Images and Objects in the Study of Seventeenth-Century Science

Images and Objects in the Study of Seventeenth-Century Science

Many of the proponents of the ‘new philosophy’ in the seventeenth century advocated a shift from ‘words’ to ‘things’: from the great works of antiquity to the still greater book of the world, from deduction from first principles to induction from sensory experience, from abstract speculation to hands-on experimentation. This shift was assisted by technology: by new instruments which extended the power of the senses, by new media which allowed observations to be depicted and communicated with unprecedented speed and precision, and by new modes of transportation which put Europeans for the first time in touch with every quarter of the globe.  In keeping with this shift, historians of science have recently focused fresh attention on all manner of things not well captured by texts, including scientific instruments, material culture, artisanal practice, and the boundaries between ‘art’ and ‘science’.

It is therefore somewhat ironic that undergraduate teaching in the history of science has remained overwhelmingly dominated by the study of texts. Texts – in script and print – were enormously important in the seventeenth century and must remain a central feature of any well-conceived instruction in the history of early modern science.  Digital technology is making textual material – including images of early modern books and manuscripts – accessible like never before. Still more revolutionary, however, is IT’s potential to increase the accessibility for sustained study of engravings, drawings, paintings, instruments, specimens, and other objects, not only in high resolution but also in interactive, three-dimensional images.  Animations and videos are also being successfully exploited to aid the conceptualization of complex topics in the history of science, to demonstrate the function of scientific instruments, and to illustrate the conduct of key experiments.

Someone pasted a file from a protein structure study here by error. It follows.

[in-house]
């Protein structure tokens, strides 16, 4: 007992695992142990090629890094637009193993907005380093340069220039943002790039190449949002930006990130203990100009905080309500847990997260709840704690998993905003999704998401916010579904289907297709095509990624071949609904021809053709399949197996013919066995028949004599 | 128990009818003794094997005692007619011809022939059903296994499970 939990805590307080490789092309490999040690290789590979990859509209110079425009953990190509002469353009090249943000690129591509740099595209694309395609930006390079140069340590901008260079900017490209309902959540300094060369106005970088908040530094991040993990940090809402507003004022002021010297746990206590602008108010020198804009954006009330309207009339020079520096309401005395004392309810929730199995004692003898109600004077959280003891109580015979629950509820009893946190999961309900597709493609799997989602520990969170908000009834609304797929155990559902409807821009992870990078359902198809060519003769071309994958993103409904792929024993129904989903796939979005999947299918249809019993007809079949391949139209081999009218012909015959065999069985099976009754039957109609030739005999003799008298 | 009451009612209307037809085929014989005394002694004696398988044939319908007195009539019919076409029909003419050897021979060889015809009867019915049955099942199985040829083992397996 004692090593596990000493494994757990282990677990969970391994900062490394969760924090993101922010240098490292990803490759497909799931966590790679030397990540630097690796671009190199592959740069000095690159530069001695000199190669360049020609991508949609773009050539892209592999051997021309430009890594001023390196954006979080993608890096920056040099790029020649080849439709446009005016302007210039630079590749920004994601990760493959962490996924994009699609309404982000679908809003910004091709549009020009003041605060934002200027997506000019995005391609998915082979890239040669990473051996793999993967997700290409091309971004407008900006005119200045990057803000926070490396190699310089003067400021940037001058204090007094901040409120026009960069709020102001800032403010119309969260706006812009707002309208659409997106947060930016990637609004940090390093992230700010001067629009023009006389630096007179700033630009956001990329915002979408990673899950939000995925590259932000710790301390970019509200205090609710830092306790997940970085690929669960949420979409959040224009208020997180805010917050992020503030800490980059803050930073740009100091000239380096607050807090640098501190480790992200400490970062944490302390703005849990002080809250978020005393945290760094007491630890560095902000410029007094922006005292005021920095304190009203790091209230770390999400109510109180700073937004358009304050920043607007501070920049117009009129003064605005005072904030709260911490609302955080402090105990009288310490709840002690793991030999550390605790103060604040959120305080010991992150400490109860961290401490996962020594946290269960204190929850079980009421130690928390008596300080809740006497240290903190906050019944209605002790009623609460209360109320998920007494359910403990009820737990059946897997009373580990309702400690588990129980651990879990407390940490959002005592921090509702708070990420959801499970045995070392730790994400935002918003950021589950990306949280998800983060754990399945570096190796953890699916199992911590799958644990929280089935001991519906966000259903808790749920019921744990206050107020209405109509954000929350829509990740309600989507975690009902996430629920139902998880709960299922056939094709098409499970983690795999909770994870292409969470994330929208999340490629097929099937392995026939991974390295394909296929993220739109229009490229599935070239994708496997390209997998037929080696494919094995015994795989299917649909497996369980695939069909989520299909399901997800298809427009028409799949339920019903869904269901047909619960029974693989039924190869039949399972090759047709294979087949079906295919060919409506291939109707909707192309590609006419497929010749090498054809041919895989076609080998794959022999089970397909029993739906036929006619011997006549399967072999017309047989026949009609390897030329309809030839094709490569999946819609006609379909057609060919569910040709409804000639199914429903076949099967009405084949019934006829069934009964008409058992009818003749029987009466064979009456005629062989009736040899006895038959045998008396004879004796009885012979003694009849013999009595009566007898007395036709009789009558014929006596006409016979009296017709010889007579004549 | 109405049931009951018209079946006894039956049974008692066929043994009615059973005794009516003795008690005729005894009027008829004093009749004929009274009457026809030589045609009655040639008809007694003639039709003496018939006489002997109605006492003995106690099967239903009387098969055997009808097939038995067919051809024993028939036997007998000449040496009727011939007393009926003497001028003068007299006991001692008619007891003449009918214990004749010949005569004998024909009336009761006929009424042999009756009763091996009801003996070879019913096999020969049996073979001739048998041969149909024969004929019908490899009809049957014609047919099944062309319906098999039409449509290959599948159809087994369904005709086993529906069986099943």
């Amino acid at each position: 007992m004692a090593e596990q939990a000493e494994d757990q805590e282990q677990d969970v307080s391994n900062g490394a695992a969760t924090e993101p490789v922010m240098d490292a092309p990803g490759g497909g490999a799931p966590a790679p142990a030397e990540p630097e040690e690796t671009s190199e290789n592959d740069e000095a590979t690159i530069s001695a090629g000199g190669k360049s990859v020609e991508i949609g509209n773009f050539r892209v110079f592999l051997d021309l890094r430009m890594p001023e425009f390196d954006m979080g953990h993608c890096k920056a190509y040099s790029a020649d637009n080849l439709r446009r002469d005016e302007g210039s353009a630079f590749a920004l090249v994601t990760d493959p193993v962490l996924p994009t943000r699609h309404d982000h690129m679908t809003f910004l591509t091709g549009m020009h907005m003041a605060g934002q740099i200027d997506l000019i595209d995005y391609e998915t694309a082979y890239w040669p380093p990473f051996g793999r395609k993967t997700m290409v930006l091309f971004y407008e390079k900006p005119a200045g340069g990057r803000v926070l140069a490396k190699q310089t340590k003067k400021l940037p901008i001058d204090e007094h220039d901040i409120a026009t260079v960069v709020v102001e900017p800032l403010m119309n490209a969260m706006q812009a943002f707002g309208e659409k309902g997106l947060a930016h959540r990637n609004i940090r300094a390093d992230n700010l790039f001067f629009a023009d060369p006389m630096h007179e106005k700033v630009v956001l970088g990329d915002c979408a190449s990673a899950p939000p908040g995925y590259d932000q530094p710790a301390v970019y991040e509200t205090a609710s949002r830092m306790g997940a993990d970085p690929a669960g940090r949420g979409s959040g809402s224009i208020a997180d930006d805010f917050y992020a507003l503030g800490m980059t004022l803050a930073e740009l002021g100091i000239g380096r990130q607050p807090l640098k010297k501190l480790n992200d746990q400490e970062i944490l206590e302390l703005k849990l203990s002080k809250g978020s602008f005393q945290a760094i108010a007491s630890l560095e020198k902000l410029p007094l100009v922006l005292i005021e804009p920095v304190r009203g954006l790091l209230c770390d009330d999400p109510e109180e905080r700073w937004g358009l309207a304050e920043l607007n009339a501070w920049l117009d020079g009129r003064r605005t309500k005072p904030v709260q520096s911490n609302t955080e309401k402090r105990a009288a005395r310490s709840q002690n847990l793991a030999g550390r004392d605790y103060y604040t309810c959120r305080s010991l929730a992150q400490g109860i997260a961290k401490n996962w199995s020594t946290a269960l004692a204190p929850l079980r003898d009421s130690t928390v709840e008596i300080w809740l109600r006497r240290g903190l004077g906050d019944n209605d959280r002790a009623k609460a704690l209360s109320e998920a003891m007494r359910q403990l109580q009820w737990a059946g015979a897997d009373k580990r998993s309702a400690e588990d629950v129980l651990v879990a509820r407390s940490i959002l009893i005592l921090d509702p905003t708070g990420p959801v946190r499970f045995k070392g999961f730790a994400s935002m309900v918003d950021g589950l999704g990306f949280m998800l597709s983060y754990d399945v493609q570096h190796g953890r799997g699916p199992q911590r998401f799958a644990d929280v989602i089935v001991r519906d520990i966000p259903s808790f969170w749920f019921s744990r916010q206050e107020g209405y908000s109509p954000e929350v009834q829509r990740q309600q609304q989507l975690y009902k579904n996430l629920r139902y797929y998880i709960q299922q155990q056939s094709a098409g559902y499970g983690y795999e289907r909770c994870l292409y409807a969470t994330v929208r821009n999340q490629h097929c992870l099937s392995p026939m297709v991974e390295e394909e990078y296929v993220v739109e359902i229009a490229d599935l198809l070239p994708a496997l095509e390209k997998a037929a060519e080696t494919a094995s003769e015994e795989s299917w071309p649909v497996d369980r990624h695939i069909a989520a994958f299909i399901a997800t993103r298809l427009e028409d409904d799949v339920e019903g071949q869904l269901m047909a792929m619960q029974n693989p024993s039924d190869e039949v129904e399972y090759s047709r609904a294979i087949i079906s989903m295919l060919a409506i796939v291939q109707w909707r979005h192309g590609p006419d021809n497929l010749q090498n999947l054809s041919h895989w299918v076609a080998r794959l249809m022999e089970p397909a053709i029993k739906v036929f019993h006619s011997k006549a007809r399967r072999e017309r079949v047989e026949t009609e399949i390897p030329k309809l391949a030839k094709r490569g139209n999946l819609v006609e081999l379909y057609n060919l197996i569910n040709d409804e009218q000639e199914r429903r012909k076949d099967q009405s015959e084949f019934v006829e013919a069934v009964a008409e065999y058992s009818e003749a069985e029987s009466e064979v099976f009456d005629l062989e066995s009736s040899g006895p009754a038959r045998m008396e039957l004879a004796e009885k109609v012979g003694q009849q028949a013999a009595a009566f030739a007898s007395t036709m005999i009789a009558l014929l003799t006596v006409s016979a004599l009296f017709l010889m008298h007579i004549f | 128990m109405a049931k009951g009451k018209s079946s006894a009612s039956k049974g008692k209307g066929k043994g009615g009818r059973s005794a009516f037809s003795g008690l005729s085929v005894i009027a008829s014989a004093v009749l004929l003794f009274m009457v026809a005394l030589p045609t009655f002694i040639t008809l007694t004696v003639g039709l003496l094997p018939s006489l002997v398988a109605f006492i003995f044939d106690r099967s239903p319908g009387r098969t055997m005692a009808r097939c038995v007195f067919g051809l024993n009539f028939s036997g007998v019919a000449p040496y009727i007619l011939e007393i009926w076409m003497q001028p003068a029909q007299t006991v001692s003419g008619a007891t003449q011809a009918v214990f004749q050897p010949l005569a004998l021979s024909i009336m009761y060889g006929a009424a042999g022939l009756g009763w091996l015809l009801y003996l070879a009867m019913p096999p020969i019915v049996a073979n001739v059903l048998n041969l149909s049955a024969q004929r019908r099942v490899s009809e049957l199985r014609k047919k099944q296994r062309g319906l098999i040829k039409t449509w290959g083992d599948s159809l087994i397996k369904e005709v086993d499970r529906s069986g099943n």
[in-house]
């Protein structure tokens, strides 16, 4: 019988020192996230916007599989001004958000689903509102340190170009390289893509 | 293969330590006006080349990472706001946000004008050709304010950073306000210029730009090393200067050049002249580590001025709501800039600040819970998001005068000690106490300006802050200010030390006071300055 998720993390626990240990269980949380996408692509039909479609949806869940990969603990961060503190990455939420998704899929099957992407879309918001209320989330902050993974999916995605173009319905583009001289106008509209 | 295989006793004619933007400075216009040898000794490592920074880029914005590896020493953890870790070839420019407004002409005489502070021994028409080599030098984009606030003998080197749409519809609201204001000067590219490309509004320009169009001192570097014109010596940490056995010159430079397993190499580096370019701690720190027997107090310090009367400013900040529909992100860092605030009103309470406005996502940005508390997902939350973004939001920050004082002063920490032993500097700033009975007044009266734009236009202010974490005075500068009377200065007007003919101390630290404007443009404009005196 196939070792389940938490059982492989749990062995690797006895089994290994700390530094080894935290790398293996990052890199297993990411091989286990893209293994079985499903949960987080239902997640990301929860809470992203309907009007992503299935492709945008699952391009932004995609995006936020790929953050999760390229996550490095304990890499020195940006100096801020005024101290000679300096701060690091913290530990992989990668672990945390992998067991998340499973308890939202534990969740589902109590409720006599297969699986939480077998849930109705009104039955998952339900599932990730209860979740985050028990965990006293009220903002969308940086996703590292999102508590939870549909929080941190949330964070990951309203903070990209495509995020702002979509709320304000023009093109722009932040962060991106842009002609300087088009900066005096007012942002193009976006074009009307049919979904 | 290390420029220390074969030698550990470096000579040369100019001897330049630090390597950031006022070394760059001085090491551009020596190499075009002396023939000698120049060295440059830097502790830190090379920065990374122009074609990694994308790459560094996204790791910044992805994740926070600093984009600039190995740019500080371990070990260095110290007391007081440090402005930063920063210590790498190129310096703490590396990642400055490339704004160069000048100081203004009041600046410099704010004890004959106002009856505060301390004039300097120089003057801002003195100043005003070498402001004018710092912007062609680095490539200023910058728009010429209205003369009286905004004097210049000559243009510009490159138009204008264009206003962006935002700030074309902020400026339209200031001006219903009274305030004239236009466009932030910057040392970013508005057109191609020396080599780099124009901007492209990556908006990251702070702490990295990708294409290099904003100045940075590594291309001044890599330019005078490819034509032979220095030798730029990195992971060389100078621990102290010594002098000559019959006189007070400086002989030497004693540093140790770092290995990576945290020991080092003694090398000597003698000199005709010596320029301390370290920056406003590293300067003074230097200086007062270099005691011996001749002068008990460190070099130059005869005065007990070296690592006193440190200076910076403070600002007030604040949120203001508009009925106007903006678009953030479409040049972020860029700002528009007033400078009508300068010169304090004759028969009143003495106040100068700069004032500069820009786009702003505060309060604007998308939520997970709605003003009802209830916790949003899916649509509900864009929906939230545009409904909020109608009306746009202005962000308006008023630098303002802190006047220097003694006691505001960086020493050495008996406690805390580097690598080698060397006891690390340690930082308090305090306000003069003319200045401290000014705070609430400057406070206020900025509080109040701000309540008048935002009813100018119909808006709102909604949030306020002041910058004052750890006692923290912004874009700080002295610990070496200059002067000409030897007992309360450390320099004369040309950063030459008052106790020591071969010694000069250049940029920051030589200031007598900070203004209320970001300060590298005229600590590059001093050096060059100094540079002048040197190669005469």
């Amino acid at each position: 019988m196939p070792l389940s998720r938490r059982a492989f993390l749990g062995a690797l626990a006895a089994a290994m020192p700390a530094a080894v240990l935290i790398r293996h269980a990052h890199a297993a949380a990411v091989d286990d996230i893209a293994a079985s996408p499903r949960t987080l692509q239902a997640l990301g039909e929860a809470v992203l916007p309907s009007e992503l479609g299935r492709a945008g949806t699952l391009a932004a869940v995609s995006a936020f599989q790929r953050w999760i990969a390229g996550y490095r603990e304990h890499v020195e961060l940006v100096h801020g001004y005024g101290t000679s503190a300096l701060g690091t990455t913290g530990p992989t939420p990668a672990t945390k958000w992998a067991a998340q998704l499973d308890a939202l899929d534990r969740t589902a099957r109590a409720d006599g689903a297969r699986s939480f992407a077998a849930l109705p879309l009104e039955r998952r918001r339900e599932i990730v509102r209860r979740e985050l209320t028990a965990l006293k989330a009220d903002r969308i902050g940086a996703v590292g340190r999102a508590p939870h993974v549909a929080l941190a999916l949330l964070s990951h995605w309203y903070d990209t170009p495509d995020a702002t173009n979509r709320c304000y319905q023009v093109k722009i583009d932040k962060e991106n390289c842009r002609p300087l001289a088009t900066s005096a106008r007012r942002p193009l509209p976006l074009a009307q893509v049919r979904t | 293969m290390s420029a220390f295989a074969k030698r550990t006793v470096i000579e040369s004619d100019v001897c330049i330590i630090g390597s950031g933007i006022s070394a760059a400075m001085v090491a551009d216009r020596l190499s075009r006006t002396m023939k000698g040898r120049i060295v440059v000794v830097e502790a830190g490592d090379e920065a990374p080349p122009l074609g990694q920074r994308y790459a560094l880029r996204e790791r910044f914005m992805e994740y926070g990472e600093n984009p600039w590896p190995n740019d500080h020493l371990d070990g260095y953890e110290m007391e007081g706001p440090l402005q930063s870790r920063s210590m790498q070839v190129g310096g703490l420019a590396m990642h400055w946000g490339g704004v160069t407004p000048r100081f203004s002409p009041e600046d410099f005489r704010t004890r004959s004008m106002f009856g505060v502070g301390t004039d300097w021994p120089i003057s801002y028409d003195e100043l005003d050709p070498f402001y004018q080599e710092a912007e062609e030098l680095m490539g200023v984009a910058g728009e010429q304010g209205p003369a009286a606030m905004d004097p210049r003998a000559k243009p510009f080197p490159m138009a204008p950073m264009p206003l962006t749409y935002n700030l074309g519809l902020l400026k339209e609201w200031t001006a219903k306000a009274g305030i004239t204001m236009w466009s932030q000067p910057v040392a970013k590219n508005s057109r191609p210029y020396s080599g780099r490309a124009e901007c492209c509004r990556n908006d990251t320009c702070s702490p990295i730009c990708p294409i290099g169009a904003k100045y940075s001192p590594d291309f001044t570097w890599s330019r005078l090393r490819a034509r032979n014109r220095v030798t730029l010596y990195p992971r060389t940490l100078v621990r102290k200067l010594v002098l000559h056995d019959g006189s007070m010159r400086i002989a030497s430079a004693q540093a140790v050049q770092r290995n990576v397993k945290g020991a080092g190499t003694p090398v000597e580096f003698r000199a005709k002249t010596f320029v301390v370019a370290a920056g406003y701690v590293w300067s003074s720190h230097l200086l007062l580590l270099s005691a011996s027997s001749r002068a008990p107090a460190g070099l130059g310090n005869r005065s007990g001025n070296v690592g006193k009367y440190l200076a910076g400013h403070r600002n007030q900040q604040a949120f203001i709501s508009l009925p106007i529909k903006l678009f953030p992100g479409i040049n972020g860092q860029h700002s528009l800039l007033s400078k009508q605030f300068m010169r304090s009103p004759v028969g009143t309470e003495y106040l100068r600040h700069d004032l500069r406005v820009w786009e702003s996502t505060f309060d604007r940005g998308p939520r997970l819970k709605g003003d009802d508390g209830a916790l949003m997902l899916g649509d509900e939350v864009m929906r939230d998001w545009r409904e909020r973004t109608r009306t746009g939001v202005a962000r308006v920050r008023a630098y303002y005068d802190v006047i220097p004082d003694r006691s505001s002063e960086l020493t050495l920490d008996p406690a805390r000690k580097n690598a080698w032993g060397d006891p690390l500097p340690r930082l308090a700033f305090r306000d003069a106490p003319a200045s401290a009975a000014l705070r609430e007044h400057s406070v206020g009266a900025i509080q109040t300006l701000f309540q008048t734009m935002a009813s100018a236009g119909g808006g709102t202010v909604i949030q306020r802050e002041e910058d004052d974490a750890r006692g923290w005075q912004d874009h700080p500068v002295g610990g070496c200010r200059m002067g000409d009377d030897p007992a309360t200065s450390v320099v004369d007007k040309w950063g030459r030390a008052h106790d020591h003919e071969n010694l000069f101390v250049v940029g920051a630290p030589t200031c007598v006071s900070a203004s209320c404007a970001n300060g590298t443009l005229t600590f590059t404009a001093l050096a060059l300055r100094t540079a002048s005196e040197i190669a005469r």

Integrating this technology into the teaching of this subject would therefore represent a large step forward.  No less significant, however, is the potential of Web 2.0 technology: that is, of approaches which allow communities of teachers and students, not merely to access content via the internet, but to interact with that material and shape that content.  With these objectives in mind, this paper represents an experiment in harnessing the potential of an interactive digital platform to enrich the textual study of early modern science with images, animations, and videos as well as direct physical encounters with objects themselves and with whole built environments.

Commentary. Howard Hotson (October 2021)